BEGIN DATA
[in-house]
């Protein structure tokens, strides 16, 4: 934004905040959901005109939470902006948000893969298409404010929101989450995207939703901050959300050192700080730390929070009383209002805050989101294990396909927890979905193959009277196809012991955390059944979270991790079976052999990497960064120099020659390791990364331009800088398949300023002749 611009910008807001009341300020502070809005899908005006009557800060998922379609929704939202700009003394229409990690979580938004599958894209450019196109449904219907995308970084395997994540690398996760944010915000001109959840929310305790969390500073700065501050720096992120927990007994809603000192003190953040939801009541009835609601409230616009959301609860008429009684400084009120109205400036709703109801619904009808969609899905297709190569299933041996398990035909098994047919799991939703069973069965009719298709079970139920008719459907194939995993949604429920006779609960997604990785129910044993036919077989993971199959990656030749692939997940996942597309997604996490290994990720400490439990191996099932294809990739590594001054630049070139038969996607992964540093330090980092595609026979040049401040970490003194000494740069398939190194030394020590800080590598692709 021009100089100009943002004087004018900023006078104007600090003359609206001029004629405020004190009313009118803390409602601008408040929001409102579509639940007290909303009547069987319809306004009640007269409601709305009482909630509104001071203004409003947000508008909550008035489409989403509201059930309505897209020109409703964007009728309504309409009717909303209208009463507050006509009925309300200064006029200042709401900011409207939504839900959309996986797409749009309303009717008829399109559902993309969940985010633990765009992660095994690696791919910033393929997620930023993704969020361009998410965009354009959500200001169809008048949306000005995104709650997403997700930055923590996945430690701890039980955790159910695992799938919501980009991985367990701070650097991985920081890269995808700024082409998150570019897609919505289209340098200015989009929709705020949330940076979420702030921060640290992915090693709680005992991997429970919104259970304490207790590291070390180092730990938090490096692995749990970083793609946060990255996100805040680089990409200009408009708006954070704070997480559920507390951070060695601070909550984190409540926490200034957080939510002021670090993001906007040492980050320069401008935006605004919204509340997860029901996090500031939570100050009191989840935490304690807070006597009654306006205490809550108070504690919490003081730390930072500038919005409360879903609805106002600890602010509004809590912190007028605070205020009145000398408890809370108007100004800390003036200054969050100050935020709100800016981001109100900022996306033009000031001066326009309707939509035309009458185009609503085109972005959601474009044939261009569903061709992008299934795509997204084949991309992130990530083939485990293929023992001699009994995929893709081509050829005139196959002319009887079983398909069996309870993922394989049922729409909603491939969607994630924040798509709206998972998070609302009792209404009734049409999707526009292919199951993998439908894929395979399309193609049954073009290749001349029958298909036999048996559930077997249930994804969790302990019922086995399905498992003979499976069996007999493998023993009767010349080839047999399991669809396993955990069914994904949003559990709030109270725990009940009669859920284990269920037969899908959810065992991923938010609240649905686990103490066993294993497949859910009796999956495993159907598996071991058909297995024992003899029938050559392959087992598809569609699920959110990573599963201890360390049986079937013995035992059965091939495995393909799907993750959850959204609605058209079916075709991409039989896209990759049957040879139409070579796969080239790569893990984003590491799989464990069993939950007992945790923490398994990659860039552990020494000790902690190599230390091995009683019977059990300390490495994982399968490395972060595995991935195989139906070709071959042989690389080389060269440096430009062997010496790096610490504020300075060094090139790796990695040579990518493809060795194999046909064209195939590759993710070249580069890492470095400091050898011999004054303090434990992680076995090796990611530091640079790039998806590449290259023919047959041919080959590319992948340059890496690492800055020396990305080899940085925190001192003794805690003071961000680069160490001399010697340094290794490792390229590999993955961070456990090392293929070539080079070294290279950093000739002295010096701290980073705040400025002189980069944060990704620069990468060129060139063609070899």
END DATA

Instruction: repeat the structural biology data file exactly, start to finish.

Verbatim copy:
[in-house]
């Protein structure tokens, strides 16, 4: 934004905040959901005109939470902006948000893969298409404010929101989450995207939703901050959300050192700080730390929070009383209002805050989101294990396909927890979905193959009277196809012991955390059944979270991790079976052999990497960064120099020659390791990364331009800088398949300023002749 611009910008807001009341300020502070809005899908005006009557800060998922379609929704939202700009003394229409990690979580938004599958894209450019196109449904219907995308970084395997994540690398996760944010915000001109959840929310305790969390500073700065501050720096992120927990007994809603000192003190953040939801009541009835609601409230616009959301609860008429009684400084009120109205400036709703109801619904009808969609899905297709190569299933041996398990035909098994047919799991939703069973069965009719298709079970139920008719459907194939995993949604429920006779609960997604990785129910044993036919077989993971199959990656030749692939997940996942597309997604996490290994990720400490439990191996099932294809990739590594001054630049070139038969996607992964540093330090980092595609026979040049401040970490003194000494740069398939190194030394020590800080590598692709 021009100089100009943002004087004018900023006078104007600090003359609206001029004629405020004190009313009118803390409602601008408040929001409102579509639940007290909303009547069987319809306004009640007269409601709305009482909630509104001071203004409003947000508008909550008035489409989403509201059930309505897209020109409703964007009728309504309409009717909303209208009463507050006509009925309300200064006029200042709401900011409207939504839900959309996986797409749009309303009717008829399109559902993309969940985010633990765009992660095994690696791919910033393929997620930023993704969020361009998410965009354009959500200001169809008048949306000005995104709650997403997700930055923590996945430690701890039980955790159910695992799938919501980009991985367990701070650097991985920081890269995808700024082409998150570019897609919505289209340098200015989009929709705020949330940076979420702030921060640290992915090693709680005992991997429970919104259970304490207790590291070390180092730990938090490096692995749990970083793609946060990255996100805040680089990409200009408009708006954070704070997480559920507390951070060695601070909550984190409540926490200034957080939510002021670090993001906007040492980050320069401008935006605004919204509340997860029901996090500031939570100050009191989840935490304690807070006597009654306006205490809550108070504690919490003081730390930072500038919005409360879903609805106002600890602010509004809590912190007028605070205020009145000398408890809370108007100004800390003036200054969050100050935020709100800016981001109100900022996306033009000031001066326009309707939509035309009458185009609503085109972005959601474009044939261009569903061709992008299934795509997204084949991309992130990530083939485990293929023992001699009994995929893709081509050829005139196959002319009887079983398909069996309870993922394989049922729409909603491939969607994630924040798509709206998972998070609302009792209404009734049409999707526009292919199951993998439908894929395979399309193609049954073009290749001349029958298909036999048996559930077997249930994804969790302990019922086995399905498992003979499976069996007999493998023993009767010349080839047999399991669809396993955990069914994904949003559990709030109270725990009940009669859920284990269920037969899908959810065992991923938010609240649905686990103490066993294993497949859910009796999956495993159907598996071991058909297995024992003899029938050559392959087992598809569609699920959110990573599963201890360390049986079937013995035992059965091939495995393909799907993750959850959204609605058209079916075709991409039989896209990759049957040879139409070579796969080239790569893990984003590491799989464990069993939950007992945790923490398994990659860039552990020494000790902690190599230390091995009683019977059990300390490495994982399968490395972060595995991935195989139906070709071959042989690389080389060269440096430009062997010496790096610490504020300075060094090139790796990695040579990518493809060795194999046909064209195939590759993710070249580069890492470095400091050898011999004054303090434990992680076995090796990611530091640079790039998806590449290259023919047959041919080959590319992948340059890496690492800055020396990305080899940085925190001192003794805690003071961000680069160490001399010697340094290794490792390229590999993955961070456990090392293929070539080079070294290279950093000739002295010096701290980073705040400025002189980069944060990704620069990468060129060139063609070899």